... takes on the union drones at EDWise on the subject of class size.
Update: Well, that stayed somewhat civil and the teachers made some good points (of course, they were points I had already conceded). No one had a response for my assertion that the current research failed to show any advantage in decreasing class sizes across the board. That's because there is no valid response. If there were any valid evidence, and the UFT surely has access to classroom data, they would have ran it up the flagpole long ago.
So, I'll stick with my present opinion: first you fix the broken instructional delivery system, then you worry about tweaking the class sizes to make sure the implementation can handle the class size, targeting areas that need reductions the most, like the early elementary years in low-SES schools.
The horror here is that you don't live in Irvington.
I'm not sure what to think about class size, though my sense is that the research is mixed at best. (Stevenson & Stigler recommend increasing class size, btw.)
What do you make of this study?
Using Mainmonides' Rule to Estimate the Effect of Class Size on Scholastic Achievement
Here are some resources your adversaries were apparently unable to supply:
They key of course, is to get the class sizes low. Reducing from 35 to 25 is not enough. The drawback, sadly, is reduced class size is expensive, and causes increased demand for teachers, often at the last moment, which causes ineffectual, uncommited, and/or unqualified teachers into the classroom, in turn lowering acheivement and weakening the effectiveness of the reduction.
I think a better move than across the board reduction is to target it for key demographics -- one of the reasons we need that data disaggregated along such lines. Here I'm speaking primarily of English Language Learners, but also low-income, under-taught kids across the board.
Check out tables 4-6 from The effectiveness of Class Size which shows that the vast majority of these studies do not have statistically signficant results (bad science). In any event, the effect sizes of the good studies was about half the size necessary to be educationally signficant (1/4 standard deviation).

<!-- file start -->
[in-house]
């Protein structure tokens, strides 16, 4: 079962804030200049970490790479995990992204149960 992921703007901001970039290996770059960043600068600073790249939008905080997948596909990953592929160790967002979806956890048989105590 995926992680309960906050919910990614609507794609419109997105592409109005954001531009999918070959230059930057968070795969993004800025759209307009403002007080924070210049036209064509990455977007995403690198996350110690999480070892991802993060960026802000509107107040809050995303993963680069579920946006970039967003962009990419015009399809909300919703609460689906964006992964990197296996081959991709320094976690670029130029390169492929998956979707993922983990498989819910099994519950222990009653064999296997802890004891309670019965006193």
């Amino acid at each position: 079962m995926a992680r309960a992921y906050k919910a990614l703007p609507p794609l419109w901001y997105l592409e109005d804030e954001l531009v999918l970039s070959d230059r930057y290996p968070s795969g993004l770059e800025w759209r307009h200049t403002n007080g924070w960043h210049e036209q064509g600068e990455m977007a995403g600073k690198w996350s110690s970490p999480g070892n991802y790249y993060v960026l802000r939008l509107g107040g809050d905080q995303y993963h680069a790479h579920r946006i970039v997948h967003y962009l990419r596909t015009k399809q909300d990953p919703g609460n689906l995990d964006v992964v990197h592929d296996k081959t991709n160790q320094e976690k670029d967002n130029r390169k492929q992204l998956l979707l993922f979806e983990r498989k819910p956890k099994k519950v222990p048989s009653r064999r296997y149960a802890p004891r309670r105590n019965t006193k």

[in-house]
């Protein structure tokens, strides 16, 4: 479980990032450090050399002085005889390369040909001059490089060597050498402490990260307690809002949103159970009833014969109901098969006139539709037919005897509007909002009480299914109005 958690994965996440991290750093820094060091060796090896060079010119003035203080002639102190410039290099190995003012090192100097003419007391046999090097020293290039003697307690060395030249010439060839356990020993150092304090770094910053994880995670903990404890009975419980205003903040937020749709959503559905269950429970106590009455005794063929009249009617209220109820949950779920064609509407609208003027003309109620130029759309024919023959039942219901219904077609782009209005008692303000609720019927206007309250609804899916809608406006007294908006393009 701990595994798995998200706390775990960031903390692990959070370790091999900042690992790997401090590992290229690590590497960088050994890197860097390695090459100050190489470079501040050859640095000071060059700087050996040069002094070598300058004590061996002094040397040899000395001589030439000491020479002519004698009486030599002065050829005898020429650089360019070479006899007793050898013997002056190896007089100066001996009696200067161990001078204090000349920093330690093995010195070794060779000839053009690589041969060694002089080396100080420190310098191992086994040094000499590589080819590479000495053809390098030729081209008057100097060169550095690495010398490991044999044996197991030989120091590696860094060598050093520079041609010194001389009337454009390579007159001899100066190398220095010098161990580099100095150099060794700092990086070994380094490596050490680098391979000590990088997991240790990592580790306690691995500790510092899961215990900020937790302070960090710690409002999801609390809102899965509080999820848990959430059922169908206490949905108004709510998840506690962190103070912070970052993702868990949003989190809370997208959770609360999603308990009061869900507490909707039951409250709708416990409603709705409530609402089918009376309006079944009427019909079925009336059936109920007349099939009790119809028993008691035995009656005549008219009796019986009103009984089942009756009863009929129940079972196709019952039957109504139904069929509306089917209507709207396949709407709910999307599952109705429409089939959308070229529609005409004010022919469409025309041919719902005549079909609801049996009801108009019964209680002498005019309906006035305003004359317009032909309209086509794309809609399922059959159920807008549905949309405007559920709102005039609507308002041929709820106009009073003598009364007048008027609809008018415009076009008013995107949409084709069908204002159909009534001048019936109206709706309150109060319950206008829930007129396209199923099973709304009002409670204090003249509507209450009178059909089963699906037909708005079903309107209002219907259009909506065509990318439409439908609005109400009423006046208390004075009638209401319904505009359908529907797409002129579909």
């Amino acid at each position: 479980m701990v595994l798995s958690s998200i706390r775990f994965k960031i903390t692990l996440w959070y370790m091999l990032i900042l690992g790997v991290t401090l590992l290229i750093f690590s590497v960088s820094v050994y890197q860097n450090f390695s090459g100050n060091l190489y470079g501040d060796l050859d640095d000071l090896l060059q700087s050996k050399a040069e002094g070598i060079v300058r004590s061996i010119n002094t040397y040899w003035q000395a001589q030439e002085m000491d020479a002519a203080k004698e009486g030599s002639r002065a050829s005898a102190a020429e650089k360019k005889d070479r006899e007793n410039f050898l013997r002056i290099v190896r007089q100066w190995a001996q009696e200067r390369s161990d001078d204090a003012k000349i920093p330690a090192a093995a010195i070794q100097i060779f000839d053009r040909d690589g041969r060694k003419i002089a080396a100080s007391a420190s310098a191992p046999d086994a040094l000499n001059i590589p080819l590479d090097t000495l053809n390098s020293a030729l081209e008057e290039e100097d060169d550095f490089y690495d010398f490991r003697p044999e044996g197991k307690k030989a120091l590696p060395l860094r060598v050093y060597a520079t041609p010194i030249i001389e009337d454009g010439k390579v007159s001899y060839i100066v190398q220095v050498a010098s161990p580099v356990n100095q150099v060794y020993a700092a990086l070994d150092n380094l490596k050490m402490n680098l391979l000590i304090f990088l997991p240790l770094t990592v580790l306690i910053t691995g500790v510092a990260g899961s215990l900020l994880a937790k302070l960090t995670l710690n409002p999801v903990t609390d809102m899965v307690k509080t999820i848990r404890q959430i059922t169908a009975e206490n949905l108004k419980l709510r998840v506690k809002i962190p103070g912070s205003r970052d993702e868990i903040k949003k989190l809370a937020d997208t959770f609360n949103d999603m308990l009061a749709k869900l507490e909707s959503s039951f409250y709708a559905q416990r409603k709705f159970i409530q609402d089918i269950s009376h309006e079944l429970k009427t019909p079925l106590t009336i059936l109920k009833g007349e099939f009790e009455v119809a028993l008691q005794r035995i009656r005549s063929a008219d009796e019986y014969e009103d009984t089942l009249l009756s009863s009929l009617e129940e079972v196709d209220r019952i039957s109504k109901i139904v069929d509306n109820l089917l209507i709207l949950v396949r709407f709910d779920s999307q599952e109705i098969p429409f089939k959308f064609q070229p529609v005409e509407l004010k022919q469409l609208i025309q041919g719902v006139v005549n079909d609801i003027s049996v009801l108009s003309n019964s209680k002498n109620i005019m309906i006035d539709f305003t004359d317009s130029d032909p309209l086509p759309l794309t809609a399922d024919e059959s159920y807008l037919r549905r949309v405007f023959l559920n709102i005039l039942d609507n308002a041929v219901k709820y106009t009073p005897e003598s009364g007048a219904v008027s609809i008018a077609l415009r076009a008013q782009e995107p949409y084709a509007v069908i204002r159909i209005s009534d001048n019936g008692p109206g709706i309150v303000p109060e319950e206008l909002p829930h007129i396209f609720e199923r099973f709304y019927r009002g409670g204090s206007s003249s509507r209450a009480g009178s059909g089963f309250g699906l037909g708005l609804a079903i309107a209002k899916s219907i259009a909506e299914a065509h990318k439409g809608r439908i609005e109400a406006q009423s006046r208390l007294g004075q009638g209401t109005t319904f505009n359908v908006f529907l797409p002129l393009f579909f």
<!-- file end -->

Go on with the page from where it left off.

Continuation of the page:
Of course, this doesn't appear to make sense since smaller class sizes would appear to be easier to impart knowledge. This is why I say that the effectiveness of class size reductions is highly dependent on the quality of the instruction. For example, in DI reading classes with low-performers the instructional size needs to be less than 10, preferrably less than 8, before the instruction breaks down.
It sounds like the issue is less that class-size reduction ought to be rejected out of hand, and more that the current research is methodologically flawed. By all means, let's fix the latter, because the personal experience of a great many educators (including this one) argues that this is a long overdue idea.
Obviously, teacher quality is a huge factor, but dismissing the reform as a result throws the baby out with the bathwater. I think we are in agreement, however, that large scale reductions are both unnecessary and carry many unforeseen consequences, and any move in this direction ought to begin with low-income (and especially) ELL kids.
TMAO, I'm going to post on this topic later this week. I think we are pretty much in agreement.
Post a Comment